I’d go a step further on profit.

I think it is unfortunate that we tend to only think of profit as a financial term. This causes us to see differently the actions undertaken by profit-seeking companies from the actions we undertake ourselves to conduct our daily lives. Those evil companies seek profit. How noble I am to give my time to charity.

But, a more general definition of profit is to derive benefit. What percent of your actions do you take to derive benefit?

Why did you show up to work? Probably for the same reason companies distribute their products, to earn money.

Why don’t you devote all of your time to charity? Probably because you need to have a shelter, you need food and clothes and you want quite a few other things. Companies, too, do not give all of their output to charity because they would soon have nothing left to give.

Why did you build the patio and fire-place in your backyard, instead of giving that money to charity? You did this for the same reason companies build lounges for workers and sell their products in pleasant surroundings.

Why did you replace your aging vehicle, instead of giving that money to charity? For the same reason companies replace their aging equipment.

How are the actions you take to derive benefit different from the actions companies take to derive benefit?

There are only two key differences that I see. First, companies more carefully record the money unit benefits of their actions because they have folks who hold them accountable, the owners. Second, they are trying to accrue those benefits for someone else, the owners instead of themselves, unless they happen work for an employee-owned company.

Profit is nothing more than a derived benefit. We profit a great deal from others, that’s why we are willing to pay them. Without that profit, we’d be living the short and lean lifestyle of a hunter-gatherer.

Interesting Reading Trifecta

Every now and again, I hit upon related topics in more than one reading in one day.

1. kludge…what?  Not sure I like the name, but I like the thought (via Marginal Revolution). Steve Teles writes about a real problem:

The fact that so much of our welfare state is jointly administered — either inter-governmentally or through contracting with private agents — makes it hard for Americans to attribute responsibility when things go wrong, thus leading blame to be spread over government in general, rather than affixed precisely, where such blame could do some good. The consequence of complexity, then, is diffuse cynicism, which is the opposite of the habit needed for good democratic citizenship.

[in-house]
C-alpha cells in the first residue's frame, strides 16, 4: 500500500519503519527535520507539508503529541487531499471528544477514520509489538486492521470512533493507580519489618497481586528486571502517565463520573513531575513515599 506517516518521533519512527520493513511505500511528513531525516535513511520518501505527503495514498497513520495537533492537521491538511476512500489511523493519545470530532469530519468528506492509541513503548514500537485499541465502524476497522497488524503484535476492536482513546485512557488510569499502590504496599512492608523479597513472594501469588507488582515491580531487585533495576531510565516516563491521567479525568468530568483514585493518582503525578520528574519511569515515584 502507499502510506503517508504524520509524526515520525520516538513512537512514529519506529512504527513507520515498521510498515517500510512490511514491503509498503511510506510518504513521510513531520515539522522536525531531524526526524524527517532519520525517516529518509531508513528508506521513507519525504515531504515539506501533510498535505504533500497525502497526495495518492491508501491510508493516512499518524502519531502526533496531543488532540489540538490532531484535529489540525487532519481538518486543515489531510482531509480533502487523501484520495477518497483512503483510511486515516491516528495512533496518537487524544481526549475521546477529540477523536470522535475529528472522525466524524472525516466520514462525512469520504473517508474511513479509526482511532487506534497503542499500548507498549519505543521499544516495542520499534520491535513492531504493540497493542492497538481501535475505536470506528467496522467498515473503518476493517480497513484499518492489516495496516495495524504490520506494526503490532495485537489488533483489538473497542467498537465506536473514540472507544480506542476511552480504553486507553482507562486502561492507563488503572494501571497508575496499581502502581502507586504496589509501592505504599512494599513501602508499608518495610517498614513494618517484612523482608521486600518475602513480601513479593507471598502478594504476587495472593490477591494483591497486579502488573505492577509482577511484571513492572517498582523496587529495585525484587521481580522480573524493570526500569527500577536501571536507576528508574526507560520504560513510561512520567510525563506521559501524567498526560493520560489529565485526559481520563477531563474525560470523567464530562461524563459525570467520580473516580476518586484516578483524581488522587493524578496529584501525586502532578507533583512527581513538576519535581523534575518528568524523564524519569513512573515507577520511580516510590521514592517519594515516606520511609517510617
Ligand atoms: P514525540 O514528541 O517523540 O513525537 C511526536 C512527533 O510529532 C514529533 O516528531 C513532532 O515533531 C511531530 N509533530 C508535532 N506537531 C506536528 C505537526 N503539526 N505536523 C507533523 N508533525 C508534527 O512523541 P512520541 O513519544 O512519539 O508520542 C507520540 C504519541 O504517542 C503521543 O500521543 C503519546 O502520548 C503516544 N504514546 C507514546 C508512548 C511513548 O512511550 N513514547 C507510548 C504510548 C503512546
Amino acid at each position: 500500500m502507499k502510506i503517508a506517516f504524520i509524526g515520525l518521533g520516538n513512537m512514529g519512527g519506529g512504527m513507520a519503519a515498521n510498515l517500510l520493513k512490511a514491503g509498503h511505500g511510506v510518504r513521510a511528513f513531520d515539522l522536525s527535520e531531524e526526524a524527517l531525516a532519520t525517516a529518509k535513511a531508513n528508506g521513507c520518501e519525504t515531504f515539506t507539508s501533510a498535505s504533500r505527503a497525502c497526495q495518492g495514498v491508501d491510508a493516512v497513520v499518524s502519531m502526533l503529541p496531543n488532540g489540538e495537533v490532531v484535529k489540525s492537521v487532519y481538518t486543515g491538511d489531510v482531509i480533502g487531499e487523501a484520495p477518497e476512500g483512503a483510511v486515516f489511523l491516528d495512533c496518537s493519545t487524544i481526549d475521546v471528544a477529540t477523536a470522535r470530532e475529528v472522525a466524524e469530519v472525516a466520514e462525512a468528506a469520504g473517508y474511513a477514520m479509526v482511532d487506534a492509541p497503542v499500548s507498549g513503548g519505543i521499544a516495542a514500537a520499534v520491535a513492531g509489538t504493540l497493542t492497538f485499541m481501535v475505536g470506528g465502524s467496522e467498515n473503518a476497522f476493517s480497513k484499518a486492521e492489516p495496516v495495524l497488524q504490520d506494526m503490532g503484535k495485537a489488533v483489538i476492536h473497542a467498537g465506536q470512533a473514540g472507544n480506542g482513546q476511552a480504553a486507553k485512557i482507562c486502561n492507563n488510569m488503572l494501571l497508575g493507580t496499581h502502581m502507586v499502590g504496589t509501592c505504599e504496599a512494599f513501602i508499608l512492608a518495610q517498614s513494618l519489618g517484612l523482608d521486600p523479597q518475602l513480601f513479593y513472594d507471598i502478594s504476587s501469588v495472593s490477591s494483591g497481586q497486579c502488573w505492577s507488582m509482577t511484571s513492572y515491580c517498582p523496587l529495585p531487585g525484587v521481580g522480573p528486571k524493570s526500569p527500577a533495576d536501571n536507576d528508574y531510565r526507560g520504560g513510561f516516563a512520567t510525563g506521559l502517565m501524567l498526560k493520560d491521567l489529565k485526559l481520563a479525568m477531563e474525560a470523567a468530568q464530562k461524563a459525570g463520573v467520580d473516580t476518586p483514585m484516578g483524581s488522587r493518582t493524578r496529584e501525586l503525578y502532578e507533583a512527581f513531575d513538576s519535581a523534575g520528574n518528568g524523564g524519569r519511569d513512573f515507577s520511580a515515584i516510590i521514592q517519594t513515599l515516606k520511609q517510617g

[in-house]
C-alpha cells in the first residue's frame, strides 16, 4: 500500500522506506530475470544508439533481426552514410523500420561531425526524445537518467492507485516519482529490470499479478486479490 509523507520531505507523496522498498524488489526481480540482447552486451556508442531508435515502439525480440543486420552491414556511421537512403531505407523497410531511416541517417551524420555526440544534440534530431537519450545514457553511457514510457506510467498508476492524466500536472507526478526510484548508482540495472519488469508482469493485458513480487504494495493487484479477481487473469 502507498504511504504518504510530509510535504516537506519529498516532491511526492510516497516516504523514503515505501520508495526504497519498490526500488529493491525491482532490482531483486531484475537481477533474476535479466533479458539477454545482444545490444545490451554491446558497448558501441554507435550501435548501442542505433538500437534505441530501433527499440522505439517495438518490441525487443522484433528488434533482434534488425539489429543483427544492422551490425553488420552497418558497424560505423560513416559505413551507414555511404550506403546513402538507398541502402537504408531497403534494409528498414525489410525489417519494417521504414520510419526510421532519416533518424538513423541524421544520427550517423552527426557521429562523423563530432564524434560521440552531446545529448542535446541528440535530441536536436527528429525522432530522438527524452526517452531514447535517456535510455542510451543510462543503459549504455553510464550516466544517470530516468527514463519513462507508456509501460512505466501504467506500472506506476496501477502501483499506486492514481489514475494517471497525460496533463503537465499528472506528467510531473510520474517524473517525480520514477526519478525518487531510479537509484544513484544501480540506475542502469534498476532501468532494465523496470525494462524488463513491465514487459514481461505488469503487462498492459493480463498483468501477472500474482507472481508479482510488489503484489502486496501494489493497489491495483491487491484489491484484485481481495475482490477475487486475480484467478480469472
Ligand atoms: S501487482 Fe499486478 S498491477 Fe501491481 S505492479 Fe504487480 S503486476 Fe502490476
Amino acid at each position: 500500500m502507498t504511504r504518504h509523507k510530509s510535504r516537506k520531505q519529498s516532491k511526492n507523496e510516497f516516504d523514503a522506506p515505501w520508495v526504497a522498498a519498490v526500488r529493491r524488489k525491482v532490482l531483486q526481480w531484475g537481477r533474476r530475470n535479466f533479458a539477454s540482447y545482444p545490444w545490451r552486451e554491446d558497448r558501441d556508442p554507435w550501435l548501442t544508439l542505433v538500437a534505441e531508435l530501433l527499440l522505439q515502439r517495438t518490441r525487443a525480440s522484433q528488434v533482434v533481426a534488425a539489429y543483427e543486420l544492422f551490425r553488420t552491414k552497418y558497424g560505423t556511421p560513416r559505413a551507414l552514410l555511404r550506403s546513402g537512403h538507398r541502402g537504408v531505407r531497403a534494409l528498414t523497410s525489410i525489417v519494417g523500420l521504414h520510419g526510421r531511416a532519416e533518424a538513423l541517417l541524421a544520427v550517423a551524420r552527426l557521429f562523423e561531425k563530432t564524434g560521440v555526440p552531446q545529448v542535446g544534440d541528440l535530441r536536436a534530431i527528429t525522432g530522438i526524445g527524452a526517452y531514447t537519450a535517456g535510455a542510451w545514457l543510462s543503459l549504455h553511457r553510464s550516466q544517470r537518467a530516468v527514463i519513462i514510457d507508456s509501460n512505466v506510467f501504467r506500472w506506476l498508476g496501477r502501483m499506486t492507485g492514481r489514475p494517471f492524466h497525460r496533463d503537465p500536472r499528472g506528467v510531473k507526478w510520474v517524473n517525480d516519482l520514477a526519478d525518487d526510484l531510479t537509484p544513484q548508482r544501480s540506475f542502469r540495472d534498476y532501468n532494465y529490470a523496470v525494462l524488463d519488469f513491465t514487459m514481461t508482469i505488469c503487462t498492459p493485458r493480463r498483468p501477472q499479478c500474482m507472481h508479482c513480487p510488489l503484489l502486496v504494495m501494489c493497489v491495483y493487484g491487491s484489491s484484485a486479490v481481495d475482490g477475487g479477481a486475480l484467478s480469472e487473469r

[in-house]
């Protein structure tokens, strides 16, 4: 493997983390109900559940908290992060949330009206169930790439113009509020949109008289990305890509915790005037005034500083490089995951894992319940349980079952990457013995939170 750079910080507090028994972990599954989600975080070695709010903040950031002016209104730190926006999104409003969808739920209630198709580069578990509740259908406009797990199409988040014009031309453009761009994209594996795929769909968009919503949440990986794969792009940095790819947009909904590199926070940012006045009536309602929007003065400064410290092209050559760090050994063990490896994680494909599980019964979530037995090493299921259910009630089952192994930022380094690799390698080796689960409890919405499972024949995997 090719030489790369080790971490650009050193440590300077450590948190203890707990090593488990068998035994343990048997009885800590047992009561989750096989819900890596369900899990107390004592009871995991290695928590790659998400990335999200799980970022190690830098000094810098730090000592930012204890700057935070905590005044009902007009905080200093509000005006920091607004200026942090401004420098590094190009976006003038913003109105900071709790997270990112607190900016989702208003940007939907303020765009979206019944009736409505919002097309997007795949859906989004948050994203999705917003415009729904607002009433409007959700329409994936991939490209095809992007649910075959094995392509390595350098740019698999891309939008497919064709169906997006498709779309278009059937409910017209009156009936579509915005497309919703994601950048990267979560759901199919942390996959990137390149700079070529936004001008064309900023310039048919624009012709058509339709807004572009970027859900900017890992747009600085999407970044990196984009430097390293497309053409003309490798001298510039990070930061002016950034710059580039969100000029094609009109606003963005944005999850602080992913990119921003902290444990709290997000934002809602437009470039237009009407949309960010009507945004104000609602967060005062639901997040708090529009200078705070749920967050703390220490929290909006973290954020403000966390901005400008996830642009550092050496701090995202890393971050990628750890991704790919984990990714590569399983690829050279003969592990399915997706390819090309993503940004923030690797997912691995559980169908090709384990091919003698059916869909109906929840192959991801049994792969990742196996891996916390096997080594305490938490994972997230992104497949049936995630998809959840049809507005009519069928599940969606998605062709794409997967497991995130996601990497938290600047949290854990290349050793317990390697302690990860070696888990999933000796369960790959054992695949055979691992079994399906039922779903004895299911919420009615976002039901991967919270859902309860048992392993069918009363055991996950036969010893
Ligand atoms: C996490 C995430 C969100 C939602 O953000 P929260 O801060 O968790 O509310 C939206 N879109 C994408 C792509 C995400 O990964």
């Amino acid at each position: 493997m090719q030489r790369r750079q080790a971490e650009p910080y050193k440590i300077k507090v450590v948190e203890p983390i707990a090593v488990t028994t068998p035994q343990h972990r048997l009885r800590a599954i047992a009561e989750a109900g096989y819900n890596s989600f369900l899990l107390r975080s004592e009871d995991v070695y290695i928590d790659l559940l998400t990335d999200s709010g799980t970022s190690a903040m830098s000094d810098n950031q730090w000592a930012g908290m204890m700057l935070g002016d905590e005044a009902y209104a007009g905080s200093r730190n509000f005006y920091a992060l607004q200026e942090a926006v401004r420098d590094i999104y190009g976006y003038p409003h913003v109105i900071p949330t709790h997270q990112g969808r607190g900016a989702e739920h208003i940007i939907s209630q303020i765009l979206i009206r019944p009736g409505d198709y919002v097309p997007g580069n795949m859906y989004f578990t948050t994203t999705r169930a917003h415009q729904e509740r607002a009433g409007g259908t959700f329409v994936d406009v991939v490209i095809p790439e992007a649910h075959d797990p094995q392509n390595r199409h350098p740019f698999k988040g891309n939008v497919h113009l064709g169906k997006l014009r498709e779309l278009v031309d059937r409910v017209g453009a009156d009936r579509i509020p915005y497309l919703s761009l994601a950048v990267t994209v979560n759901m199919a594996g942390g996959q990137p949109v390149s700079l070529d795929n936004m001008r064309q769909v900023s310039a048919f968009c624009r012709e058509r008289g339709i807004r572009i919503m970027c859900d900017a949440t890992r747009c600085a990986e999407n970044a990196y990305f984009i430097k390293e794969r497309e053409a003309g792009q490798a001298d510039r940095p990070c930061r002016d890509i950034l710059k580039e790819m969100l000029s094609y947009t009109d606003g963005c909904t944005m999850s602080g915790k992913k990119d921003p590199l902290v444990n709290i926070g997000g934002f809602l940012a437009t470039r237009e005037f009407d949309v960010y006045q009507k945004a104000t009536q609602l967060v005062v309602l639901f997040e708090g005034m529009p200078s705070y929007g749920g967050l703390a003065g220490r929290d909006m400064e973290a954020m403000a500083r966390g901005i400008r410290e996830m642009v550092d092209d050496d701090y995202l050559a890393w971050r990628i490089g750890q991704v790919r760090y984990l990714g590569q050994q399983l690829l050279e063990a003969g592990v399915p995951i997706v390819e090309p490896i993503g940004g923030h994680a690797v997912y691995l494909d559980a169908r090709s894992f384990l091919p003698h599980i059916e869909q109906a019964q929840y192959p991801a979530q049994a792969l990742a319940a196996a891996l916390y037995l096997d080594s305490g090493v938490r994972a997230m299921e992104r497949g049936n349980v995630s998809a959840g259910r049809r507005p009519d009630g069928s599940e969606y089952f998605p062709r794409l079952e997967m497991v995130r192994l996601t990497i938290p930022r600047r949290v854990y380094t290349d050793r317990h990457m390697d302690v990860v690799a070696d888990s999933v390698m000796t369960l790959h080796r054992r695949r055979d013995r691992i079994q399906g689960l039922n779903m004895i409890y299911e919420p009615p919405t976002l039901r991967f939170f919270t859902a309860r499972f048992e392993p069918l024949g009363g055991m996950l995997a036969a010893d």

Though, I’d say the government rarely gets the blame. Rather the blame is placed on the free market. When a heavily regulated and government subsidized health care market doesn’t seem optimal, I think there’s a tendency to overlook the government’s cause in the matter and blame the problems on the free market, simply because there exists some for-profit companies in that public-private morass. Same goes for housing and banking.

2. Don Boudreaux of Cafe Hayek quotes from Sandy Ikeda’s The Virtue of Market Inefficiencies:

…government policies that undermine the…reliability of money prices also make the discovery of inefficiencies profoundly problematic.

Using the rules of arithmetic, for example, it’s easy to see that the statement 1 + 2 = 4 is wrong, but what about  _ + _ = _ ?  What’s the solution to this “problem”?  Is there even a problem here?  Money prices fill in the blanks; they “create errors”—i.e., reveal mistakes that no one could see without them—that alert entrepreneurs might then perceive and correct. If mistakes and inefficiencies remain invisible, the search for better ways of doing things could never get off the ground.

3. But somebody had these guys beat by a couple hundred years as I coincidentally discovered on a plane this evening, I happened to start reading Thomas Paine’s Common Sense on my Kindle app and found this passage as he was building his case against the English Constitution:

I draw my idea of the form of government from a principle in nature…that the more simple any thing is, the less liable it is to be disordered, and the easier repaired when disordered.